This review contains spoilers

“The Fallout,” the feature directorial debut of seasoned actress Megan Park, premiered at last year’s South by Southwest film festival to critical acclaim. Jan. 27 saw the film’s release to wider audiences through HBO Max, and while the story minorly lacks some character development, Jenna Ortega’s compelling performance as high school student Vada lets “The Fallout” beautifully tackle trauma in the face of tragedy.

The film centers on tomboy Vada and resident influencer Mia’s (Maddie Ziegler) journey through the aftermath of surviving a school shooting after the two hid together in a bathroom stall during the gunman’s spree. Neither Vada or Mia are shot, but the resulting trauma both girls endure makes for a story that isn’t often told in the media. 



When I think of school shooting survivors, my mind goes to students rallying and campaigning; hordes of 15-year-olds marching for gun control and mental health resources. Vada’s best friend Nick (Will Ropp) is this image exactly — his anger pushes him to fight for better legislation. While it’s a commendable cause, Vada’s hard-hitting depression and numbness is much more relatable. Bravery is what people like to see after a devastating event, but Vada’s lingering trauma is the reality for so many and it feels so much more real.

“The Fallout” isn’t a story about miraculous healing and coming together to grieve nor is it about a descent into drugs and sex and pain. While Vada has a glass of wine here and there and tries ecstasy (probably not the smartest choice at school), her journey is one of slow healing. There are moments where we see her struggle, but those are countered with moments of happiness and relief, even if it’s just for a second. 

A detail I found particularly gripping was Vada’s aversion to the bathroom. On her first day back at school after the shooting, Vada avoids going to the bathroom all day. Her hiding spot becomes the thing she feared, and she was afraid of reliving those visceral moments that changed her life forever. At the end of the day, Vada walks outside and steps on a soda can, and the loud crunch causes her to pee her pants.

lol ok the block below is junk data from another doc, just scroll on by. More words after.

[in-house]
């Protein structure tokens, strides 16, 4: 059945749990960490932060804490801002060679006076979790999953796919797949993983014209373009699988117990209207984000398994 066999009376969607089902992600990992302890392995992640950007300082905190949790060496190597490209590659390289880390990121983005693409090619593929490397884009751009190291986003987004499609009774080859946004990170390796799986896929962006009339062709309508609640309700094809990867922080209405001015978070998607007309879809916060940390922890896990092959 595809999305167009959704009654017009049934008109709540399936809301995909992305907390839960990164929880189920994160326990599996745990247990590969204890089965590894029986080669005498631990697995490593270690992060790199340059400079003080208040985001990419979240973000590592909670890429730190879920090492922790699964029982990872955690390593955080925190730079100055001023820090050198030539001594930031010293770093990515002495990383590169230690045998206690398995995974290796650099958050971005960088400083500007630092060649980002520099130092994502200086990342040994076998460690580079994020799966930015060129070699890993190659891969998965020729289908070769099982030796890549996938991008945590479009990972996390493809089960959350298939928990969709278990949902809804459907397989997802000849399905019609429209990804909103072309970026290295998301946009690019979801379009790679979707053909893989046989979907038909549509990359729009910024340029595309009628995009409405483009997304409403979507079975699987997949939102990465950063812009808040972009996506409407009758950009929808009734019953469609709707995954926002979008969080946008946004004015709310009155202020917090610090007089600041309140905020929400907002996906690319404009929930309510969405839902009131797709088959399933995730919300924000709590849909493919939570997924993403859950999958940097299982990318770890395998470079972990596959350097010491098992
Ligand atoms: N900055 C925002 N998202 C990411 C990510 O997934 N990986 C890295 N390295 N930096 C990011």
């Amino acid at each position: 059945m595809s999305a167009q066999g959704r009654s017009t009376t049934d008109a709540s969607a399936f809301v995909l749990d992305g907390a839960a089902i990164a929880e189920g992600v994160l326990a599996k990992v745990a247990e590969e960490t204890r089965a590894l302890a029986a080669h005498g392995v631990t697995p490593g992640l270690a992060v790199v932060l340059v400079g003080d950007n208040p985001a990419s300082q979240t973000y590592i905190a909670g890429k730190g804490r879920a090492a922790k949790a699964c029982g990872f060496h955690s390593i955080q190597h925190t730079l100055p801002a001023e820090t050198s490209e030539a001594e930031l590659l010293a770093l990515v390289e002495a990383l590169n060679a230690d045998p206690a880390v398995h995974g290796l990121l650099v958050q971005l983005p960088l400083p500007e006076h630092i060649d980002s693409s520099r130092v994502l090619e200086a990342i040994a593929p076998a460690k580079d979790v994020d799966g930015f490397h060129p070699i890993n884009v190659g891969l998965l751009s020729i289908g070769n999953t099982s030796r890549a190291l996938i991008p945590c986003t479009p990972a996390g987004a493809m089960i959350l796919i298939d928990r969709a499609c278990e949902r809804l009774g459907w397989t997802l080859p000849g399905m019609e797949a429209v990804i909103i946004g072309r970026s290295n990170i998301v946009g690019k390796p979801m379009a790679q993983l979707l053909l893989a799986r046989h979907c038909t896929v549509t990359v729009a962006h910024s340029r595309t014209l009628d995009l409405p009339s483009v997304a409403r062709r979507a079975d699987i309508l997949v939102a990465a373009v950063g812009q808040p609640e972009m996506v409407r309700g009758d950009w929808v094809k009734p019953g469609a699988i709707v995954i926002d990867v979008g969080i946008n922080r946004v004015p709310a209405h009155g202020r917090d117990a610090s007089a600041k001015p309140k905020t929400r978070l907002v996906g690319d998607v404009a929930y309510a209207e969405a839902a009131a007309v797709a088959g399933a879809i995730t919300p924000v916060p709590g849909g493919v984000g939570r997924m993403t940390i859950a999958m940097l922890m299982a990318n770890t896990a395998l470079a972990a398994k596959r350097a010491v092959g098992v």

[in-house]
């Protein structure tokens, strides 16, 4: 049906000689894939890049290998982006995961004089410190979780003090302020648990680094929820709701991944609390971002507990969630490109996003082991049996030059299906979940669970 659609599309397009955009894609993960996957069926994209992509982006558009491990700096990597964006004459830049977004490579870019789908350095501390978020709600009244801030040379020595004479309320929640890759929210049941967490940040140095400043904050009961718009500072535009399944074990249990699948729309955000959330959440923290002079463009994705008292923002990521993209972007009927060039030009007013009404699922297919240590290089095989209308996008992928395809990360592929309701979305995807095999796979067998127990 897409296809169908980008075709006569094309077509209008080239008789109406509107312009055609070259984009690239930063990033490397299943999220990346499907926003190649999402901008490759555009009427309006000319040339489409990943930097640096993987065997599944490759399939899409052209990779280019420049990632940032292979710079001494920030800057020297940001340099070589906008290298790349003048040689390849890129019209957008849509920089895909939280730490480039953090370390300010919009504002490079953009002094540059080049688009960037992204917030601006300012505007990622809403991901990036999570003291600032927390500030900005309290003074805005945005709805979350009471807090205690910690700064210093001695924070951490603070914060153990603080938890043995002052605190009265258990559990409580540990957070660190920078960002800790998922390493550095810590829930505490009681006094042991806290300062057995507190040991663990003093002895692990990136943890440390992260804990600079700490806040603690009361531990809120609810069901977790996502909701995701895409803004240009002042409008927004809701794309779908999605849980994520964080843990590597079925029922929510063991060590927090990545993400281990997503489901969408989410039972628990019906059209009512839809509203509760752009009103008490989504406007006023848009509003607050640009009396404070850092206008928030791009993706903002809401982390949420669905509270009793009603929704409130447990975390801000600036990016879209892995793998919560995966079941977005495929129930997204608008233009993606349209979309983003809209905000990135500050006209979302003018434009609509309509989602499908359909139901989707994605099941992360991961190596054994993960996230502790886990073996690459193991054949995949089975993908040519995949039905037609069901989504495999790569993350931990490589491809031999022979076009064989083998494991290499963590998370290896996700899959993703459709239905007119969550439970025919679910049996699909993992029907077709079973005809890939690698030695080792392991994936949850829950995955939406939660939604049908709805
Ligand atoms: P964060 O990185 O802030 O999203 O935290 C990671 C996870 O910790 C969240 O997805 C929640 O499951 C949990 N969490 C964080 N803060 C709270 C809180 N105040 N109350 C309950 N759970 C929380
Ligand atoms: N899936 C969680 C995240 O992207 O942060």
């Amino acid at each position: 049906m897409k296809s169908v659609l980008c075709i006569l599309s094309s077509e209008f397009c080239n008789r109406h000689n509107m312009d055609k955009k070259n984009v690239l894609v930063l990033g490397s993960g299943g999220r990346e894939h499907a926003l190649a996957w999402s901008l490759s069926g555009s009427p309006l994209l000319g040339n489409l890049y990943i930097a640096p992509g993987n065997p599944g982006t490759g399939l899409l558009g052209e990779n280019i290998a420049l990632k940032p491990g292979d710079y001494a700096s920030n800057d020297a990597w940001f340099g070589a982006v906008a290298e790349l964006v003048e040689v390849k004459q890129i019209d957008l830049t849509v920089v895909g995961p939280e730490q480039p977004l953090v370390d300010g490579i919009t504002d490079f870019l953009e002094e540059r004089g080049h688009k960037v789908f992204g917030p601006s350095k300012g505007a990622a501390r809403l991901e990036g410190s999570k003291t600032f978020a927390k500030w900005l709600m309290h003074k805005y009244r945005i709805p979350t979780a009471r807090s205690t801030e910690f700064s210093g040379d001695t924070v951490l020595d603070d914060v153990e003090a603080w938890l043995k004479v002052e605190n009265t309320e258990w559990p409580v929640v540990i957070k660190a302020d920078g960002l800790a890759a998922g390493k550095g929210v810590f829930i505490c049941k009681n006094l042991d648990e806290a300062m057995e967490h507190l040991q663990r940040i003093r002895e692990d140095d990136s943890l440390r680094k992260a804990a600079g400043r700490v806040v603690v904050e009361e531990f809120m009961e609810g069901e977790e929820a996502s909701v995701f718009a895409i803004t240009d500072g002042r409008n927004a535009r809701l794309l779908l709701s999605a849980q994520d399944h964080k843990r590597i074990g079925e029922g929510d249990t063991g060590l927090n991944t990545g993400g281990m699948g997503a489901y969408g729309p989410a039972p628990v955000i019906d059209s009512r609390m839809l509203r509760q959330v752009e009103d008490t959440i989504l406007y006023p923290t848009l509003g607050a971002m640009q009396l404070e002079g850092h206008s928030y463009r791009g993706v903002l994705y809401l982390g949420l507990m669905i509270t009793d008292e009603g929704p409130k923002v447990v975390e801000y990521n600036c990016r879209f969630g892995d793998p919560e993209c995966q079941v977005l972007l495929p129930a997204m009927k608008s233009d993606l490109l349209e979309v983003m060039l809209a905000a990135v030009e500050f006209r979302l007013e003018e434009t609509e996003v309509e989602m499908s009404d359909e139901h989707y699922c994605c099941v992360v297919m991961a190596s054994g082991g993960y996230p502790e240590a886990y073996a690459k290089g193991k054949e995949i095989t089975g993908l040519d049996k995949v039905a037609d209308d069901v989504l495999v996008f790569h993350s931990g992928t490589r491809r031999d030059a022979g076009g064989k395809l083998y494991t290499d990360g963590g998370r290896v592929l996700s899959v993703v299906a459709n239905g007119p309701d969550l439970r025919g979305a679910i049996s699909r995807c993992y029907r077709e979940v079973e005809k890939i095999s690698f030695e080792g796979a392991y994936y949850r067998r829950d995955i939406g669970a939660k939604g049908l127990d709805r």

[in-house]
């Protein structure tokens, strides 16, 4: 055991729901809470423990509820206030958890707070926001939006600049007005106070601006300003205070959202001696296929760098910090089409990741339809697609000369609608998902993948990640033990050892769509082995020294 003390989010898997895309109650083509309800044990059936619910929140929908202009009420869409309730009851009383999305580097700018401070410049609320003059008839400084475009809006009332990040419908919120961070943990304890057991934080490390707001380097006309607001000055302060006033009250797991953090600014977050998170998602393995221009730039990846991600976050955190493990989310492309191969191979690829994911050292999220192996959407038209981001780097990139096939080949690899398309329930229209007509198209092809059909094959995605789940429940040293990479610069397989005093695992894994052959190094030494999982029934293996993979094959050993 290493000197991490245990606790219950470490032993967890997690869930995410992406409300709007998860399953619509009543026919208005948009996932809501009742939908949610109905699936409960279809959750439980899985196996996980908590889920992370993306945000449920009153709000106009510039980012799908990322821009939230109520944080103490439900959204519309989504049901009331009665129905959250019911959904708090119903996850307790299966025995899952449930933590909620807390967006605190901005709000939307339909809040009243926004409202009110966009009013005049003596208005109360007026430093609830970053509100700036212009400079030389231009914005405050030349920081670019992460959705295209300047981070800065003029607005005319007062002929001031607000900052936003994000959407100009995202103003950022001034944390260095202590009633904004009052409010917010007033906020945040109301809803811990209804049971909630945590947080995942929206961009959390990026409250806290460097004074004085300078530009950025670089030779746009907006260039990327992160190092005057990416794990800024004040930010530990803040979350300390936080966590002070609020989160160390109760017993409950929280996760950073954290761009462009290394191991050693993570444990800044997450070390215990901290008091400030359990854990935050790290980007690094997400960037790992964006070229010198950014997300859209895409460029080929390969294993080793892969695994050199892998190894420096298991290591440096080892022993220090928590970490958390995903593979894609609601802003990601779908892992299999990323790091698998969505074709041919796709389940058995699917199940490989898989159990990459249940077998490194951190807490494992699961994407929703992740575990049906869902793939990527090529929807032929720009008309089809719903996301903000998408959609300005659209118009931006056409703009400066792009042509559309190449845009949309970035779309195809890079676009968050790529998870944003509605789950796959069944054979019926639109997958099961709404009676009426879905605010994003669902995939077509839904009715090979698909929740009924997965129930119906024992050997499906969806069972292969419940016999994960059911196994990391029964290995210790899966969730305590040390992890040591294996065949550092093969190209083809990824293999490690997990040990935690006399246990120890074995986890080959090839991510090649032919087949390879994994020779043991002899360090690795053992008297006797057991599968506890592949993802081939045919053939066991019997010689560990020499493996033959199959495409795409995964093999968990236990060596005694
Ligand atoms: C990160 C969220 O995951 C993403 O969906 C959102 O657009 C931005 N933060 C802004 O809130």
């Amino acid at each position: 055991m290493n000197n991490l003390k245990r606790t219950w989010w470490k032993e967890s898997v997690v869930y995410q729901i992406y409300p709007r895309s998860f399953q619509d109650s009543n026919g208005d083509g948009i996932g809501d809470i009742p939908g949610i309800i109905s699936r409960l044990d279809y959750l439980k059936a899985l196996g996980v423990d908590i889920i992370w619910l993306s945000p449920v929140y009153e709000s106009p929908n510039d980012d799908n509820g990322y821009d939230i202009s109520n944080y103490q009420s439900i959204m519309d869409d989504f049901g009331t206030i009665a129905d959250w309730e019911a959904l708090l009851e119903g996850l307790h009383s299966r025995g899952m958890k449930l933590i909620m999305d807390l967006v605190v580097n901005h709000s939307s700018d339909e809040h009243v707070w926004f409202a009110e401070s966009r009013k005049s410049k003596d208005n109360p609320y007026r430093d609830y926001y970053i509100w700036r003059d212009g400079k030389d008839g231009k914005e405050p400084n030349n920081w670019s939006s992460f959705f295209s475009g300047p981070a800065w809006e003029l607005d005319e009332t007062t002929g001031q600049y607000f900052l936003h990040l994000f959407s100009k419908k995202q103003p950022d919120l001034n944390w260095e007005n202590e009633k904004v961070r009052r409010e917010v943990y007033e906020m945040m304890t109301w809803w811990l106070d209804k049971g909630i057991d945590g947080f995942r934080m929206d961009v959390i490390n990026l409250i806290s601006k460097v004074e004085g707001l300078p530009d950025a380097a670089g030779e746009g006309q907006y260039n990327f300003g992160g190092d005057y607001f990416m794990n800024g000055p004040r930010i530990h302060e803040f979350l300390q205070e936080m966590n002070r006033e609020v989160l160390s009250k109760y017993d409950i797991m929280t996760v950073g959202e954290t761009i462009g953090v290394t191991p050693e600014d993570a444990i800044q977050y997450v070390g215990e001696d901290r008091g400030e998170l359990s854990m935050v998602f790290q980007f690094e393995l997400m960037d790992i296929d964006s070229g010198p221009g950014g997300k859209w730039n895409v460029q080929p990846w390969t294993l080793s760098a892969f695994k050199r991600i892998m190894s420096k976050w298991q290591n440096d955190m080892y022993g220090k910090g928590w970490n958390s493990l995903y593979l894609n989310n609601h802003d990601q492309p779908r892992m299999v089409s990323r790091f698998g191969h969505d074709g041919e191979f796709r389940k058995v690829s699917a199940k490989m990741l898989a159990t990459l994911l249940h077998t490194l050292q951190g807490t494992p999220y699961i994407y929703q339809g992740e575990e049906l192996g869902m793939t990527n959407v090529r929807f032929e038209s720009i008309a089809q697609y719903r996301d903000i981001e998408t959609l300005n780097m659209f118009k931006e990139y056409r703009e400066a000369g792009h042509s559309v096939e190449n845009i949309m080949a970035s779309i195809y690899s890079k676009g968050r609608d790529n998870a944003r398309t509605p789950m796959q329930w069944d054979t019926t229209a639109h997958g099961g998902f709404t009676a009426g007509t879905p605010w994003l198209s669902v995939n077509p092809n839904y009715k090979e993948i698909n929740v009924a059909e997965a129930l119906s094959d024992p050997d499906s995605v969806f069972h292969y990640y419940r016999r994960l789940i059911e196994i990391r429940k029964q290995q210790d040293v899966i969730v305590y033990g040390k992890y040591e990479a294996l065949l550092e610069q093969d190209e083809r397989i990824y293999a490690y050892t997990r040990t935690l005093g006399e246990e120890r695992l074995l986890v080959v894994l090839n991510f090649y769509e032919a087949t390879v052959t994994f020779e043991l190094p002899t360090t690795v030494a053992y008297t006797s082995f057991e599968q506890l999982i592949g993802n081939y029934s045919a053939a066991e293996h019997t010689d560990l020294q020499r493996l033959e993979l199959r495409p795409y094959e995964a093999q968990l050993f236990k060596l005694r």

Missing school for over a month and avoiding the bathroom at all costs once Vada finally goes back to school proves just how horrifying that situation can be, even though she wasn’t directly impacted in the shooting. Although Vada wasn’t shot and she wasn’t friends with anyone who was, this proves how traumatic a shooting can be nonetheless. 

As the film goes on, polar opposites Vada and Mia become close, and the two spend a considerable amount of time at Mia’s empty house. Mia’s dads are out of the country for the entirety of the film, and we’re not really given more information on Mia than that. Vada and Mia eventually have sex, but it felt odd, rushed and misplaced. Then again, that could be easily reflective of the pair’s fragile mental states. 

If we had gotten a bit more background on Mia, I would have no complaints on “The Fallout,” but even that gripe is minor. Besides Ortega’s gritty, emotional, struggling Vada, a highlight of the movie is its stellar scoring by Finneas O’Connell. The original song “While You Sleep,” written and performed by Lennon and Maisy Stella, is a perfectly sweet and gentle companion to the tear-jerking ending. 

While I wasn’t surprised by Ortega’s nuanced take on Vada after watching her shine on Netflix’s hit third season of “You,” I did sigh a heavy breath of relief at Ziegler’s Mia after her blunderous, Razzie-winning role in Sia’s grossly offensive film “Music.” Park’s creative vision worked in tandem with Ortega and Ziegler to master this devastatingly honest coming-of-age story for the 21st century.  

Emma Trevino is a senior reporter at the Daily Lobo. She can be contacted at culture@dailylobo.com or on Twitter @itsemmatr